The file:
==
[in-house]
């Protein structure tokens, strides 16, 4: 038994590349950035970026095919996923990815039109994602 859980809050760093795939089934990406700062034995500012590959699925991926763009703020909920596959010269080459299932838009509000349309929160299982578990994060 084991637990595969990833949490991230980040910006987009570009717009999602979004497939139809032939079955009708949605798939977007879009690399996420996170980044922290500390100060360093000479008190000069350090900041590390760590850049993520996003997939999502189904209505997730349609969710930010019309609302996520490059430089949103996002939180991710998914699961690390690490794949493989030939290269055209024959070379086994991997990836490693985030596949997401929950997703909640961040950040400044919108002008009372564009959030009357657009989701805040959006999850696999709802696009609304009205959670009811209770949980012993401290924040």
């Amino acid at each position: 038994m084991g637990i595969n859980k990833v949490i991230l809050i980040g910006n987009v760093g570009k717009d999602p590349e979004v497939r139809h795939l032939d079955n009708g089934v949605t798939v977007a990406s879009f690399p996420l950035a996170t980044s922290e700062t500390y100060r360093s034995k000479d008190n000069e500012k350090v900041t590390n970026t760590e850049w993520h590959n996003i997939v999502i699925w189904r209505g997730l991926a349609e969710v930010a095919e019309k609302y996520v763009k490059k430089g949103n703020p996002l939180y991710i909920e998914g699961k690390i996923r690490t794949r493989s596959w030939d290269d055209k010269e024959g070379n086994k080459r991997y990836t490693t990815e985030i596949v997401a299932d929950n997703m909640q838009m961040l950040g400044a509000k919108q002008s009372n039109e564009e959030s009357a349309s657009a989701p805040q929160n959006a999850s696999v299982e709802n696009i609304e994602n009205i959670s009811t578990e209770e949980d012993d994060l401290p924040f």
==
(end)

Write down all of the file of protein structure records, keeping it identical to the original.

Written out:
[in-house]
């Protein structure tokens, strides 16, 4: 038994590349950035970026095919996923990815039109994602 859980809050760093795939089934990406700062034995500012590959699925991926763009703020909920596959010269080459299932838009509000349309929160299982578990994060 084991637990595969990833949490991230980040910006987009570009717009999602979004497939139809032939079955009708949605798939977007879009690399996420996170980044922290500390100060360093000479008190000069350090900041590390760590850049993520996003997939999502189904209505997730349609969710930010019309609302996520490059430089949103996002939180991710998914699961690390690490794949493989030939290269055209024959070379086994991997990836490693985030596949997401929950997703909640961040950040400044919108002008009372564009959030009357657009989701805040959006999850696999709802696009609304009205959670009811209770949980012993401290924040």
């Amino acid at each position: 038994m084991g637990i595969n859980k990833v949490i991230l809050i980040g910006n987009v760093g570009k717009d999602p590349e979004v497939r139809h795939l032939d079955n009708g089934v949605t798939v977007a990406s879009f690399p996420l950035a996170t980044s922290e700062t500390y100060r360093s034995k000479d008190n000069e500012k350090v900041t590390n970026t760590e850049w993520h590959n996003i997939v999502i699925w189904r209505g997730l991926a349609e969710v930010a095919e019309k609302y996520v763009k490059k430089g949103n703020p996002l939180y991710i909920e998914g699961k690390i996923r690490t794949r493989s596959w030939d290269d055209k010269e024959g070379n086994k080459r991997y990836t490693t990815e985030i596949v997401a299932d929950n997703m909640q838009m961040l950040g400044a509000k919108q002008s009372n039109e564009e959030s009357a349309s657009a989701p805040q929160n959006a999850s696999v299982e709802n696009i609304e994602n009205i959670s009811t578990e209770e949980d012993d994060l401290p924040f």